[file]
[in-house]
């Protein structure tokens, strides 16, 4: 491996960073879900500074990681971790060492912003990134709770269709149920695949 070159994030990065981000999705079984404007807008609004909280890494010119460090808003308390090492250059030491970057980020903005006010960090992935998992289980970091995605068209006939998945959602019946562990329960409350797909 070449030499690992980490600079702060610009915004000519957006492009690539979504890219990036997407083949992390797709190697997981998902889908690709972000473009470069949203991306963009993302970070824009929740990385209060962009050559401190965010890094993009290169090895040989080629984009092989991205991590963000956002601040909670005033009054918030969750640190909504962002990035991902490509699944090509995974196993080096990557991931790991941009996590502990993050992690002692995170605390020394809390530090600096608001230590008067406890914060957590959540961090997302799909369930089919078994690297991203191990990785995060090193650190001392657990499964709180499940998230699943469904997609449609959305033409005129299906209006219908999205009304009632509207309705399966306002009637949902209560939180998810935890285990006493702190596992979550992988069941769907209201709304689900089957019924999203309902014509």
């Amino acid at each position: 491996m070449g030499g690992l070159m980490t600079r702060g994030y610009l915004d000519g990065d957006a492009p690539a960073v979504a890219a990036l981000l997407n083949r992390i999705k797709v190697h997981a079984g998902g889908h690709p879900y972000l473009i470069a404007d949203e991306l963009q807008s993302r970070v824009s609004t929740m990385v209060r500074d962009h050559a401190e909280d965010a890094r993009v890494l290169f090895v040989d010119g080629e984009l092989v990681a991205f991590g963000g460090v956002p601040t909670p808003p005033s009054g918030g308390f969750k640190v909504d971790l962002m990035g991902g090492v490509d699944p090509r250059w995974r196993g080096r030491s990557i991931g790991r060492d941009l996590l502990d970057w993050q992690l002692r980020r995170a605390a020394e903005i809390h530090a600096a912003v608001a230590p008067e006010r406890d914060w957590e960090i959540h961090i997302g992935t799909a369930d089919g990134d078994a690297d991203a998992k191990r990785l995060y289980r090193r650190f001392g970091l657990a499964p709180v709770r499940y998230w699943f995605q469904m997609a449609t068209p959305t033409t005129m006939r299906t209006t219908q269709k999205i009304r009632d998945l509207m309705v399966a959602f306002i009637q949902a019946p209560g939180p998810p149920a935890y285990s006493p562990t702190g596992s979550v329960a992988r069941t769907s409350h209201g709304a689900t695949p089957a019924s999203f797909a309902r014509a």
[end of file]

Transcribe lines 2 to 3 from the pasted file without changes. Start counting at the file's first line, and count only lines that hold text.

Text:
């Protein structure tokens, strides 16, 4: 491996960073879900500074990681971790060492912003990134709770269709149920695949 070159994030990065981000999705079984404007807008609004909280890494010119460090808003308390090492250059030491970057980020903005006010960090992935998992289980970091995605068209006939998945959602019946562990329960409350797909 070449030499690992980490600079702060610009915004000519957006492009690539979504890219990036997407083949992390797709190697997981998902889908690709972000473009470069949203991306963009993302970070824009929740990385209060962009050559401190965010890094993009290169090895040989080629984009092989991205991590963000956002601040909670005033009054918030969750640190909504962002990035991902490509699944090509995974196993080096990557991931790991941009996590502990993050992690002692995170605390020394809390530090600096608001230590008067406890914060957590959540961090997302799909369930089919078994690297991203191990990785995060090193650190001392657990499964709180499940998230699943469904997609449609959305033409005129299906209006219908999205009304009632509207309705399966306002009637949902209560939180998810935890285990006493702190596992979550992988069941769907209201709304689900089957019924999203309902014509």
């Amino acid at each position: 491996m070449g030499g690992l070159m980490t600079r702060g994030y610009l915004d000519g990065d957006a492009p690539a960073v979504a890219a990036l981000l997407n083949r992390i999705k797709v190697h997981a079984g998902g889908h690709p879900y972000l473009i470069a404007d949203e991306l963009q807008s993302r970070v824009s609004t929740m990385v209060r500074d962009h050559a401190e909280d965010a890094r993009v890494l290169f090895v040989d010119g080629e984009l092989v990681a991205f991590g963000g460090v956002p601040t909670p808003p005033s009054g918030g308390f969750k640190v909504d971790l962002m990035g991902g090492v490509d699944p090509r250059w995974r196993g080096r030491s990557i991931g790991r060492d941009l996590l502990d970057w993050q992690l002692r980020r995170a605390a020394e903005i809390h530090a600096a912003v608001a230590p008067e006010r406890d914060w957590e960090i959540h961090i997302g992935t799909a369930d089919g990134d078994a690297d991203a998992k191990r990785l995060y289980r090193r650190f001392g970091l657990a499964p709180v709770r499940y998230w699943f995605q469904m997609a449609t068209p959305t033409t005129m006939r299906t209006t219908q269709k999205i009304r009632d998945l509207m309705v399966a959602f306002i009637q949902a019946p209560g939180p998810p149920a935890y285990s006493p562990t702190g596992s979550v329960a992988r069941t769907s409350h209201g709304a689900t695949p089957a019924s999203f797909a309902r014509a």